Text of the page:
Wednesday, August 9, 2017

VPN Ban to Close Loophole of The Great Firewall


By Asia Pop Culture

Citing 'people familiar with the matter', Bloomberg reported last month that China’s government has told telecommunications carriers like China Mobile, China Unicom and China Telecom to block individuals’ access to virtual private networks (VPNs) by Feb. 1, 2018.

A VPN is a third-party service that routes web traffic through servers in another country or location. The Great Firewall has had some success in keeping local Internet users from accessing foreign sites including social media such as Twitter, Facebook and even news and information sites.  However, for the longest time, many in China, business as well as individuals, have used VPNs to get around the censorship restrictions such as the Great Firewall by Beijing to access "banned" sites.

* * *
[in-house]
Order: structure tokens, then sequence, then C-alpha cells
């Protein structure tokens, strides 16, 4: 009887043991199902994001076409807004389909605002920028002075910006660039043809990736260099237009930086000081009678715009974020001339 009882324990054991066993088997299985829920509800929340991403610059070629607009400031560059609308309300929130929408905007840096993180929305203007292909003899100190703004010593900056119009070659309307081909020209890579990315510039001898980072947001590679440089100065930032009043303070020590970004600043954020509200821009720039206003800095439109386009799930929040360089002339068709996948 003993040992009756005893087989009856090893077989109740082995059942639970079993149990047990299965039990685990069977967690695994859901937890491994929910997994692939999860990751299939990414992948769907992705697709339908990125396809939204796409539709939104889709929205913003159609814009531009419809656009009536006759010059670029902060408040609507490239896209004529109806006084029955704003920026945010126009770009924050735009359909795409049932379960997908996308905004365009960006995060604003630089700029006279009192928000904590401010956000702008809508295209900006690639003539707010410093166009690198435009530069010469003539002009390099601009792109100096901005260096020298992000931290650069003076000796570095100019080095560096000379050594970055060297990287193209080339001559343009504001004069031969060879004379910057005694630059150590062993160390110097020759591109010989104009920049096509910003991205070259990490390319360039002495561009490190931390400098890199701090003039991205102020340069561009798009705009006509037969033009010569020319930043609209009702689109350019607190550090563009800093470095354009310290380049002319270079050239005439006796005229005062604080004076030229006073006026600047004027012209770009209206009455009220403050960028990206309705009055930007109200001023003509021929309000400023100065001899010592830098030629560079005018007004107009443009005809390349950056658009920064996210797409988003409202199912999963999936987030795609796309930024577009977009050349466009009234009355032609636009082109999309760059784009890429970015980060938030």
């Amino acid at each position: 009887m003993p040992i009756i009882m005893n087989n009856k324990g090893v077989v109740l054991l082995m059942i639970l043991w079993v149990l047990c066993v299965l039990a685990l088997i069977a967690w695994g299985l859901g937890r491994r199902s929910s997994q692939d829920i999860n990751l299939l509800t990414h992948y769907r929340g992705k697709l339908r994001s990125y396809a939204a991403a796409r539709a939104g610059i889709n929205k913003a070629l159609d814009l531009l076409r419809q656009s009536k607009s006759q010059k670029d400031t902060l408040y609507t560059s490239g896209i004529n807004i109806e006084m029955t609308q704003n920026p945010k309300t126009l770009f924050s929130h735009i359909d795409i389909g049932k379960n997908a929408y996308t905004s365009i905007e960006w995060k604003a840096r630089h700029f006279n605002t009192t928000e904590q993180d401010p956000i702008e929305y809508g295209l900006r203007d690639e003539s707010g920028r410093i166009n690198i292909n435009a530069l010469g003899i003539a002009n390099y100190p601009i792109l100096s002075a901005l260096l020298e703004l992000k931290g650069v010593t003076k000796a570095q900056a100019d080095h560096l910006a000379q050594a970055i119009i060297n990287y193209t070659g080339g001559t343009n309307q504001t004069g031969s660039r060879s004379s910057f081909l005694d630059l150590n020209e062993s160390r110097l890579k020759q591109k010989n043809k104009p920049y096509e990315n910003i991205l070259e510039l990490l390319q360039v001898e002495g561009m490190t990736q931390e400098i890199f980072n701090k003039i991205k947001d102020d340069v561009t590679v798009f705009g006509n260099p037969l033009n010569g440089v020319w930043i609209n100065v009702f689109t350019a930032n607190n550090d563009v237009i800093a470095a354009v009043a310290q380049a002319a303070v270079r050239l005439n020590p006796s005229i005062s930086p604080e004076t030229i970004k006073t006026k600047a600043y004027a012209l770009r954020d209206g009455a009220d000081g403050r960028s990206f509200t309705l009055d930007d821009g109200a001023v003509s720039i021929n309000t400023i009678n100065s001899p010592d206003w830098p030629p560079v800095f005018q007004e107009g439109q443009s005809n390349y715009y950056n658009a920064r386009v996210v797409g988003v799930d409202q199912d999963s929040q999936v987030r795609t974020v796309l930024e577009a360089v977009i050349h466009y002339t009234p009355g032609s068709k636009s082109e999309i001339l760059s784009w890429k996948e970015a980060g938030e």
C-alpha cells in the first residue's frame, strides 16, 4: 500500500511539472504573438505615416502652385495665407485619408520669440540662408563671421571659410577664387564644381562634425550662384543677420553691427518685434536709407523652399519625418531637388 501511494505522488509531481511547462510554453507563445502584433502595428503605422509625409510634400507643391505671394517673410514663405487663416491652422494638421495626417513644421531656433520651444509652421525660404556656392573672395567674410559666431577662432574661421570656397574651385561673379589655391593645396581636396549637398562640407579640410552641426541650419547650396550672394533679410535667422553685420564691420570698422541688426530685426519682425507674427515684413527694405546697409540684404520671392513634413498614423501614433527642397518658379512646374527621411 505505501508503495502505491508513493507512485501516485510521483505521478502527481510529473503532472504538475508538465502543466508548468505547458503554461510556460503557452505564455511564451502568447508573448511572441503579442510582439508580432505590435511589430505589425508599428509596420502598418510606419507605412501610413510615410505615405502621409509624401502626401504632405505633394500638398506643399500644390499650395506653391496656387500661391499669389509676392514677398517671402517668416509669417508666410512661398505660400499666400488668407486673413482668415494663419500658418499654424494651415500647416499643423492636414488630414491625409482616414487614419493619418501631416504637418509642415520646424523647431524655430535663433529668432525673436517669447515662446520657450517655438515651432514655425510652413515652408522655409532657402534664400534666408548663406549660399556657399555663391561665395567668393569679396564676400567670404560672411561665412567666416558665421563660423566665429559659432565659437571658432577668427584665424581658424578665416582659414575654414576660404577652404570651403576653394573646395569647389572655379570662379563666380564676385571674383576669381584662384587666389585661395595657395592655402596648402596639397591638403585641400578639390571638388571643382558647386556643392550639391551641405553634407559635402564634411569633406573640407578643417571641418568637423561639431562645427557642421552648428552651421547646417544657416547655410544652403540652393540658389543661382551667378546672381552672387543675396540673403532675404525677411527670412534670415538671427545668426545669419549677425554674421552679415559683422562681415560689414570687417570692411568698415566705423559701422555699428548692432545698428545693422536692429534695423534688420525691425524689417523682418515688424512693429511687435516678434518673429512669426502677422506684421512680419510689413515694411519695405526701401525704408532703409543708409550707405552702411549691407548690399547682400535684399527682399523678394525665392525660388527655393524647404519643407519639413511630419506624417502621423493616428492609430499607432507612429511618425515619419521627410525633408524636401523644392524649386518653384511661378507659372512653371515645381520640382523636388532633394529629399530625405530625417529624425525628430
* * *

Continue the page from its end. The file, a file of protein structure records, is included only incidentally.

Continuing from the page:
Most of the "banned" sites are part of everyday life in the West (and Taiwan), but prohibited in China because they will not allow the Communist Party access to their data. In fact, censorship is a big factor that Google quit China.

In addition to the Great Firewall, Chinese government also conducts rigorous surveillance of message boards and social media.  Numerous people have been charged and imprisoned because of something they have posted online.

VPNs exist in a legal gray area of China, with few entities granted access to use them legally. VPNs are commonly used by universities, businesses, media organizations and expatriates.  After the Bloomberg report, the Chinese Ministry of Industry and Information Technology claimed “ the foreign media reported falsely” and provided an 'explanation'.

At first blush, based on what the Ministry told thepaper.cn, a Chinese news website, under its new provisions, all cable and VPN services are now required to obtain prior government authorization before being used for business activities beyond China’s borders.

Of course, the Ministry neither did not elaborate on the detail as to who could be authorized to use a VPN.  No doubt the issue could become a new gray area to trip up many private citizens and business entities in China.  By the way, Comrade Putin in Russia last month also signed the bill prohibiting VPNs and other technologies that anonymize users.

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